Ulysses and the Sirens

Ulysses and the Sirens : Studies in Rationality and Irrationality

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This book was first published in 1984, as the revised edition of a 1979 original. The text is composed of studies in a descending sequence from perfect rationality, through imperfect and problematical rationality, to irrationality. Specifically human rationality is characterized by its capacity to relate strategically to the future, in contrast to the myopic 'gradient climbing' of natural selection. There is trenchant analysis of some of the parallels proposed in this connection between the biological and the social sciences. In the chapter on imperfect rationality the crucial notion is that of 'binding oneself', as Ulysses did before setting out to the Sirens, when weakness of will may prevent us from using our capacity for perfect rationality. The second half of the book deals with rational-actor theory, comparing its logical power and success to rival approaches, and with the varieties of irrationality expressed in contradictory beliefs and desires.
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Product details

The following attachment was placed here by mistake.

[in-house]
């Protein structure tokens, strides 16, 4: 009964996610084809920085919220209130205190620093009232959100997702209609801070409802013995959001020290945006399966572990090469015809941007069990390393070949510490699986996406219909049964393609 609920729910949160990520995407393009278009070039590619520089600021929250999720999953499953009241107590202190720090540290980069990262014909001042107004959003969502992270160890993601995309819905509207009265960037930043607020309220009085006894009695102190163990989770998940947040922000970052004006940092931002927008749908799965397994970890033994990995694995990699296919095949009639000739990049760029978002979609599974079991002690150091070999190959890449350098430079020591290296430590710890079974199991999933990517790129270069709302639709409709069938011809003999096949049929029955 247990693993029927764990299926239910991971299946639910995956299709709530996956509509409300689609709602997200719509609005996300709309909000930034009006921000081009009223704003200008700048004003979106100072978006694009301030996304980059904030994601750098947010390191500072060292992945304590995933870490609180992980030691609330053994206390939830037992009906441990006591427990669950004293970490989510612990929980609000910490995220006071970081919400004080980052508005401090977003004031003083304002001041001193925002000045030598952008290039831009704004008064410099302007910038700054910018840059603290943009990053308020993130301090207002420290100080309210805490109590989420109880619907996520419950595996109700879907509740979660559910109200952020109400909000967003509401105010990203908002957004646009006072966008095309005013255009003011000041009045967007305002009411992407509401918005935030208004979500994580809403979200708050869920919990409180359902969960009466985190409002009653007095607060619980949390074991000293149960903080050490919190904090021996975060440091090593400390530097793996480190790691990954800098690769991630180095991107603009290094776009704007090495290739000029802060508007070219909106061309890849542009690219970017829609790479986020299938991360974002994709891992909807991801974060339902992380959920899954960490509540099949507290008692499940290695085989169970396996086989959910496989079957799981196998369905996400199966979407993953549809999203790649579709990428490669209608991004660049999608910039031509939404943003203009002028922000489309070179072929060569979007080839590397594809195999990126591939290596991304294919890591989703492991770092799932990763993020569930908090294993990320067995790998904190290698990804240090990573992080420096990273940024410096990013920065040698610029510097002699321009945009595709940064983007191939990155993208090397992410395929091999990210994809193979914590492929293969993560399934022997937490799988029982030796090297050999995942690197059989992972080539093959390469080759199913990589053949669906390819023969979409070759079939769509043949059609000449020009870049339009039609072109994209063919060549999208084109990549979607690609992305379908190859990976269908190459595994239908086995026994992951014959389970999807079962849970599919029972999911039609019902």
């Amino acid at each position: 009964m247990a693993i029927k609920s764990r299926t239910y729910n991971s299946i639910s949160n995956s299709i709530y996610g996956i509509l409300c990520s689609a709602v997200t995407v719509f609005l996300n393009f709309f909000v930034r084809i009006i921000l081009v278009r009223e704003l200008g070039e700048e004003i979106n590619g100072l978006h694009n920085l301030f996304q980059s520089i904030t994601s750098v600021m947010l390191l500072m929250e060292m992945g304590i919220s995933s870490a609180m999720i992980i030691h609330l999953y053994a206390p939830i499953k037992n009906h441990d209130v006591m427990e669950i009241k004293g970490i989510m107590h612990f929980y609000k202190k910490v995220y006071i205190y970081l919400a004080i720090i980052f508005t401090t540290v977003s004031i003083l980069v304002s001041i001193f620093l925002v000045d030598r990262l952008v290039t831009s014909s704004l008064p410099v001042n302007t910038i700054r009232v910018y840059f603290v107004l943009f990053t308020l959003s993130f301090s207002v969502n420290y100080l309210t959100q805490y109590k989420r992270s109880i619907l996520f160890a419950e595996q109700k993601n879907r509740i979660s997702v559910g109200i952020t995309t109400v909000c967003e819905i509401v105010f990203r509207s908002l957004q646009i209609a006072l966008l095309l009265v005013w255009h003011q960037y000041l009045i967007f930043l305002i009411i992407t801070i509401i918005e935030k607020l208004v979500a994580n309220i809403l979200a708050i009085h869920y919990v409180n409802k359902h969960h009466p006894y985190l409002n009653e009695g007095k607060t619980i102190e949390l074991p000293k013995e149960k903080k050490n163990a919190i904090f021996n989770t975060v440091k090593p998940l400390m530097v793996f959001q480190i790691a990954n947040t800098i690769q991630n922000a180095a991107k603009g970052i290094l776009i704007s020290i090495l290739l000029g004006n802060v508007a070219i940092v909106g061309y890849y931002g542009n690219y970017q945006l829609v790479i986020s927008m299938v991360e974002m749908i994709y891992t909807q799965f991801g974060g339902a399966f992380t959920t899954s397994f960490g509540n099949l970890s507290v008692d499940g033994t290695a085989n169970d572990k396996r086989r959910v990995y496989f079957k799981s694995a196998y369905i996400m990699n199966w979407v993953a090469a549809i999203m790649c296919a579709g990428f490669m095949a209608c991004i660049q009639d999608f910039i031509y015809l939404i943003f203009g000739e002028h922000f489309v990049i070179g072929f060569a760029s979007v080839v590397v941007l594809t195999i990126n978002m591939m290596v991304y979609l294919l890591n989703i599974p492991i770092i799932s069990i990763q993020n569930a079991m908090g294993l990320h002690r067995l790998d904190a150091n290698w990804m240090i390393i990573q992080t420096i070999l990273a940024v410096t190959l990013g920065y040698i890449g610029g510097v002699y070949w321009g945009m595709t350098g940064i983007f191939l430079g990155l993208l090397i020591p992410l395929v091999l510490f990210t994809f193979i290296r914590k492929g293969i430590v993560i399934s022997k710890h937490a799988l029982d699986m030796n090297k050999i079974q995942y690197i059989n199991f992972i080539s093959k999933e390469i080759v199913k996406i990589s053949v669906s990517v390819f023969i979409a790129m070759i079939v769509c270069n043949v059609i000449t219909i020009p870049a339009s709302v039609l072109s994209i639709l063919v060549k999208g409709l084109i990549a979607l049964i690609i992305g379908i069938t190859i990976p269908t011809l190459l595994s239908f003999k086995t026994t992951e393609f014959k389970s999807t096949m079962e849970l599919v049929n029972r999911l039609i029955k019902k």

• Paperback | 206 pages
  • 152 x 226 x 13mm | 300g
  • Cambridge, United Kingdom
  • English
  • Revised
  • Revised ed.
  • 0521269849
  • 9780521269841
  • 900,832

Table of contents

Preface to the revised edition; Preface and acknowledgements; Part I. Perfect Rationality: Beyond Gradient-Climbing: 1. Introduction; 2. The locally maximizing machine; 3. The globally maximizing machine; 4. Strategic behaviour in animals and men; 5. Functionalist explanation in sociology; Part II. Imperfect Rationality: Ulysses and the Sirens: 1. Introduction; 2. Towards a definition; 3. Pascal; 4. Descartes; 5. Inconsistent time preferences; 6. Endogenous change of preferences; 7. Precommitment in animal behaviour; 8. Abdication from power; 9. Some conclusions and further questions; Part III. Problematic Rationality: Some Unresolved Problems in the Theory of Rational Behaviour: 1. Introduction; 2. Games without solutions; 3. Lexicographic preferences; 4. Subjective probability; 5. Maximizing, satisficing and natural selection; 6. Traditional behaviour and random behaviour; 7. Explaining altruism; 8. Inconstancy; 9. Paradox; 10. And so what; Part IV. Irrationality: Contradictions of the Mind: 1. Introduction; 2. Hate; 3. Love; 4. Self-deception; References; Index.
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27 ratings
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